Folder structure of the project

As mentioned at the start, TokBox OpenTok is now Vonage Video API. We haven’t made any changes to our package names, so you will still reference OpenTok in your code.

If you had remixed the Glitch project, your server.js file should already look like this:

To get the video chat up and running, go to the .env file and fill in your API key and secret for your project, which you can find from the dashboard. Once that’s done, we will be working on the client-side code to get the text chat working before revisiting the server.js file again.

Add the Required Markup

Our application will be made up of 2 pages. A landing page with two text inputs. One for users to create a session, which we will call a “Room” so subsequent participants can join that same “Room”. The other text input is for users to enter a display name they can use to identify themselves.

The page will have a simple form element with two input fields for users to submit their room name and user name. Let’s add the user name field to the form.

We also need to add a chatbox to the index.html page. Let’s add the markup for a chat window with a header, an area to display messages, and an input at the bottom to type and send messages. To maximise screen space, the chat window will be off-screen by default and only triggered when you click the chat button at the bottom right corner of the page.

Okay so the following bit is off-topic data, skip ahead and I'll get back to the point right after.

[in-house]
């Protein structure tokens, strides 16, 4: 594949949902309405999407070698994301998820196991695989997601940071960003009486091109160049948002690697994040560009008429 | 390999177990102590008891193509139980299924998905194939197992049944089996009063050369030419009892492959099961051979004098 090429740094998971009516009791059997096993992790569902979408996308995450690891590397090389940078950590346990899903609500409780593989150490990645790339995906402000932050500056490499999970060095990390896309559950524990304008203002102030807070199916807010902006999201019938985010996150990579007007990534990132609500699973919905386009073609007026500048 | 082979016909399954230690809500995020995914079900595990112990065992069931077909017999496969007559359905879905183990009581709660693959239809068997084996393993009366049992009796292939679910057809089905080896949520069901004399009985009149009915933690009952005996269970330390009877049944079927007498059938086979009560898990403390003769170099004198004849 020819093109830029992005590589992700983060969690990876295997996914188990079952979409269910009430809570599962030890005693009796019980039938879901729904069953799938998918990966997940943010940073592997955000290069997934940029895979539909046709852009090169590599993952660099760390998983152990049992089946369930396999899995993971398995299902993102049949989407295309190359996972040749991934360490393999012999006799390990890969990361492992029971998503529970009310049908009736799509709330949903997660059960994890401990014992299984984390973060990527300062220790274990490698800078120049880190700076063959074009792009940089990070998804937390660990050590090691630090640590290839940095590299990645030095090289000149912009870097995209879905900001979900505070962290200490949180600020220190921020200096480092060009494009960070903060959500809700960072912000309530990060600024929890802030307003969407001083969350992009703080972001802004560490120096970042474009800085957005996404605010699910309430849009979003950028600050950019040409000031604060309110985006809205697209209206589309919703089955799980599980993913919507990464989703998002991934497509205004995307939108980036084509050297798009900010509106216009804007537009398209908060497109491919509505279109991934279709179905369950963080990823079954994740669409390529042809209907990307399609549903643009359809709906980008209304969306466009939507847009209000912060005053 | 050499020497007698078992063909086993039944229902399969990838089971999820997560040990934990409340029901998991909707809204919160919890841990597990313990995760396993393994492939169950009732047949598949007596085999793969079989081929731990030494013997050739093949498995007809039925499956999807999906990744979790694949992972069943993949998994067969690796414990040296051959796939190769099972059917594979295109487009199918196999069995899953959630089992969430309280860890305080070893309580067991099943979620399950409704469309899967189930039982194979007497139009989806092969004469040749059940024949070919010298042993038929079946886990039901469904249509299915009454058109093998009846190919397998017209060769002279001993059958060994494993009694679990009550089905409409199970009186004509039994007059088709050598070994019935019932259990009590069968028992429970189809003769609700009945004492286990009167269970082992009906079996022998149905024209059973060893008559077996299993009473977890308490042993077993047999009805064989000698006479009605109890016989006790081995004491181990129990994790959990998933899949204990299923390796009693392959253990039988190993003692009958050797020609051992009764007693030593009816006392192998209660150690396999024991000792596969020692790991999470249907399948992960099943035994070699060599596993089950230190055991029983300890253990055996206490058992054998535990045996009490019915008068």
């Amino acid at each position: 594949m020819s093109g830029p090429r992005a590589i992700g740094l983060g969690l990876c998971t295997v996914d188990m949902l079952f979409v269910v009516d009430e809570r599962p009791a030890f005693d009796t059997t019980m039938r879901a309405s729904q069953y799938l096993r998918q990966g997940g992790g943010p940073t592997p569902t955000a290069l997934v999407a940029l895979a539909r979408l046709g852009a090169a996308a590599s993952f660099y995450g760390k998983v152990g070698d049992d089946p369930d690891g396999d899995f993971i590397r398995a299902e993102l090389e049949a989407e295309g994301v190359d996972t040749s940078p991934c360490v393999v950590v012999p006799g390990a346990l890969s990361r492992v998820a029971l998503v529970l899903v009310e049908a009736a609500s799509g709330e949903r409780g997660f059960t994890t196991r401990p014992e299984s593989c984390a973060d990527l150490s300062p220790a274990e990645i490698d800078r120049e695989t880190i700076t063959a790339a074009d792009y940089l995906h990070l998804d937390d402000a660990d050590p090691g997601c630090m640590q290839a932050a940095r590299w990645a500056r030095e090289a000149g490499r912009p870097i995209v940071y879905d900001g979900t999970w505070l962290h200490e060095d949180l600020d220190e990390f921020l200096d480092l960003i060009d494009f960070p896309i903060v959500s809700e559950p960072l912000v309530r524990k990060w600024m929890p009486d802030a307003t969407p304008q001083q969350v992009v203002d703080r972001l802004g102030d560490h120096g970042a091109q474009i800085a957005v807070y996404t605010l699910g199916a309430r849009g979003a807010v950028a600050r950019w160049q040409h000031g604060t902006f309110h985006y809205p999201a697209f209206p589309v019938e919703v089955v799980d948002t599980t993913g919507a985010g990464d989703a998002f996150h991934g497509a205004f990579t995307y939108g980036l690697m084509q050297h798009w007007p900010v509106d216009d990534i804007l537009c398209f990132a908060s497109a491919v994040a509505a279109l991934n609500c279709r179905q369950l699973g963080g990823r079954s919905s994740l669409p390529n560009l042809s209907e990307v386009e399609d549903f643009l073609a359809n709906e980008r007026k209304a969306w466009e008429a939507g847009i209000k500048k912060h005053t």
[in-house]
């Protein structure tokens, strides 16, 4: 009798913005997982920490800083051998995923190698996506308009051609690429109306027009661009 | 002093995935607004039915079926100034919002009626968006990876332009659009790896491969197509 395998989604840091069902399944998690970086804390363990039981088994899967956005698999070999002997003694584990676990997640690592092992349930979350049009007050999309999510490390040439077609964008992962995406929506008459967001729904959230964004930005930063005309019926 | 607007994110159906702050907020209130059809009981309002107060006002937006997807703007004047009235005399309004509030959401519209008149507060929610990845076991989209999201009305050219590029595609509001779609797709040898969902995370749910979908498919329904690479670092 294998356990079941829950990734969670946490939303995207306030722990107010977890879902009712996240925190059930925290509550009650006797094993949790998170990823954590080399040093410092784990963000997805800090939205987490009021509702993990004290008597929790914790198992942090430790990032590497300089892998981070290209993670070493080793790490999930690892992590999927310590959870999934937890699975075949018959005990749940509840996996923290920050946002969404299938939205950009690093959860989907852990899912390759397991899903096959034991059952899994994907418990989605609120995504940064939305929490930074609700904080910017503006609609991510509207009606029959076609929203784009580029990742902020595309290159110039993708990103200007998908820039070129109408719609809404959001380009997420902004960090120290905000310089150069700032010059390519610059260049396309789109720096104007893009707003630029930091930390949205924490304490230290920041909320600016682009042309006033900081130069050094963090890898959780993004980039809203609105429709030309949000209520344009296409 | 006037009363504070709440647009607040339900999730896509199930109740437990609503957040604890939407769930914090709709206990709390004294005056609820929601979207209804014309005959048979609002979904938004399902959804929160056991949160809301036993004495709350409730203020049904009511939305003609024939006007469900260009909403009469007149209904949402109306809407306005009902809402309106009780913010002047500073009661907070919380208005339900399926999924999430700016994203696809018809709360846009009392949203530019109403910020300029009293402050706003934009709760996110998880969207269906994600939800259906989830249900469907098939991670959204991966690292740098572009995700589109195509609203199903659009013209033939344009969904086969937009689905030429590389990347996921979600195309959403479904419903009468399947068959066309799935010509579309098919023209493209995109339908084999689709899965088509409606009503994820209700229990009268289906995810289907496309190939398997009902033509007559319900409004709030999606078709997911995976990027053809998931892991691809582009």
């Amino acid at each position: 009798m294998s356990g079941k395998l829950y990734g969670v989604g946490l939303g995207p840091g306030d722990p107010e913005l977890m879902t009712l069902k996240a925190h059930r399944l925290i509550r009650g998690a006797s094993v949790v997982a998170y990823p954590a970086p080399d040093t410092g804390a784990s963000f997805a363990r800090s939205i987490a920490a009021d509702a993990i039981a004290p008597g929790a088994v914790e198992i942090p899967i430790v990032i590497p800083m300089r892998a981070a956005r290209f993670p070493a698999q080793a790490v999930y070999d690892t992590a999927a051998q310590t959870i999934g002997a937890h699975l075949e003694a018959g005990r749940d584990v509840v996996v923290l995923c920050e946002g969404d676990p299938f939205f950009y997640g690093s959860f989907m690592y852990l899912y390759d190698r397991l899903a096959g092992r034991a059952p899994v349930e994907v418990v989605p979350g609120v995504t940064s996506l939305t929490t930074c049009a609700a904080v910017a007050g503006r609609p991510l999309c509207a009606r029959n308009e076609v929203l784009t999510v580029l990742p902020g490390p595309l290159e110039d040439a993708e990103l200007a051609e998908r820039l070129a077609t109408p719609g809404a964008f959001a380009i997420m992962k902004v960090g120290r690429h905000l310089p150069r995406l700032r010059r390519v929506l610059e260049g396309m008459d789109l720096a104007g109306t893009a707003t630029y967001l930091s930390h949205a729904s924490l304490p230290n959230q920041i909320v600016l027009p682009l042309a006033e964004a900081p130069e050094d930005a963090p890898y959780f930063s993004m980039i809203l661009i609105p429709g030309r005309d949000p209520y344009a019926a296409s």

Chat button to trigger chat window

Add the following markup to your page, we will add the styles to make the button look like the above design in the next section.

We also want to add the markup for the chat window to the index.html file.

Bare bones chat window which will slide in from the right

Style the Chat-Related Elements

Our chat interface will be hidden away from view until needed, since the main feature of this application is the video chat. To toggle the chat interface, users will click the chat button on the bottom right corner of the page. This button has an SVG icon to indicate it triggers the chat.

We are using CSS to transform the chat window outside the viewport by default. When someone clicks on the chat icon, it will toggle a CSS class that changes the translateX value such that the window slides into view from the right side of the screen.

Let’s add some styles for the header, messages area and message input form as well.

With these styles, you should be able to see a chat icon in the bottom-right corner of the index.html file after you have entered the room. But clicking on it does not do anything yet.

Let’s add an event handler to toggle a CSS class to slide the chat window into view in the client.js file. As well as one on the close icon of the chat window to slide it back out.

This is not the only way to style a chat interface, so feel free to change things up to suit your needs.